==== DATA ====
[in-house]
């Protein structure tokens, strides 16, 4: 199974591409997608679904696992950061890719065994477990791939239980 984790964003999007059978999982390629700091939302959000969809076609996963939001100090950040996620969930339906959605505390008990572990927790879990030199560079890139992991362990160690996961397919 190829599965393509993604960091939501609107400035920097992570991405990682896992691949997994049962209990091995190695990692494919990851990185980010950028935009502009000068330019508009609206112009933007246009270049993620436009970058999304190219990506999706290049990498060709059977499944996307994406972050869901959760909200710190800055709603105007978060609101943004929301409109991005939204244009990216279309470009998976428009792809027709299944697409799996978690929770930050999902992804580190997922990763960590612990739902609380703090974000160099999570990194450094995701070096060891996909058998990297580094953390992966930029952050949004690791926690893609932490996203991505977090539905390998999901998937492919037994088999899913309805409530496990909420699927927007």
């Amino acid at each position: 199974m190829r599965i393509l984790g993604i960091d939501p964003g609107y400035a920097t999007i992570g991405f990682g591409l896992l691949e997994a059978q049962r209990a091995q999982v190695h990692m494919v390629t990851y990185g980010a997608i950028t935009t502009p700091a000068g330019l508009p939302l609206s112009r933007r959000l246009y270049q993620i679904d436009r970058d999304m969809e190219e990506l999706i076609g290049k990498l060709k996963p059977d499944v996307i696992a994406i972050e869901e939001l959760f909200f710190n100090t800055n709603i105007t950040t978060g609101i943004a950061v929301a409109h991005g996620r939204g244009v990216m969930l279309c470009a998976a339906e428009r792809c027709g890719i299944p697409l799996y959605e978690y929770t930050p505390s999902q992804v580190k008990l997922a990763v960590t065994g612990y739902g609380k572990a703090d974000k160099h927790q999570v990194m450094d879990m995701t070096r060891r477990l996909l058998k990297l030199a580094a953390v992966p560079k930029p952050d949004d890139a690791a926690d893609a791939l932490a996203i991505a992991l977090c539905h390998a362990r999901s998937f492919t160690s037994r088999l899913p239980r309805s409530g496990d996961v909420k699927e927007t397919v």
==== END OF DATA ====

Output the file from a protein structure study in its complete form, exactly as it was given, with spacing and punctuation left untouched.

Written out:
[in-house]
């Protein structure tokens, strides 16, 4: 199974591409997608679904696992950061890719065994477990791939239980 984790964003999007059978999982390629700091939302959000969809076609996963939001100090950040996620969930339906959605505390008990572990927790879990030199560079890139992991362990160690996961397919 190829599965393509993604960091939501609107400035920097992570991405990682896992691949997994049962209990091995190695990692494919990851990185980010950028935009502009000068330019508009609206112009933007246009270049993620436009970058999304190219990506999706290049990498060709059977499944996307994406972050869901959760909200710190800055709603105007978060609101943004929301409109991005939204244009990216279309470009998976428009792809027709299944697409799996978690929770930050999902992804580190997922990763960590612990739902609380703090974000160099999570990194450094995701070096060891996909058998990297580094953390992966930029952050949004690791926690893609932490996203991505977090539905390998999901998937492919037994088999899913309805409530496990909420699927927007």
């Amino acid at each position: 199974m190829r599965i393509l984790g993604i960091d939501p964003g609107y400035a920097t999007i992570g991405f990682g591409l896992l691949e997994a059978q049962r209990a091995q999982v190695h990692m494919v390629t990851y990185g980010a997608i950028t935009t502009p700091a000068g330019l508009p939302l609206s112009r933007r959000l246009y270049q993620i679904d436009r970058d999304m969809e190219e990506l999706i076609g290049k990498l060709k996963p059977d499944v996307i696992a994406i972050e869901e939001l959760f909200f710190n100090t800055n709603i105007t950040t978060g609101i943004a950061v929301a409109h991005g996620r939204g244009v990216m969930l279309c470009a998976a339906e428009r792809c027709g890719i299944p697409l799996y959605e978690y929770t930050p505390s999902q992804v580190k008990l997922a990763v960590t065994g612990y739902g609380k572990a703090d974000k160099h927790q999570v990194m450094d879990m995701t070096r060891r477990l996909l058998k990297l030199a580094a953390v992966p560079k930029p952050d949004d890139a690791a926690d893609a791939l932490a996203i991505a992991l977090c539905h390998a362990r999901s998937f492919t160690s037994r088999l899913p239980r309805s409530g496990d996961v909420k699927e927007t397919v």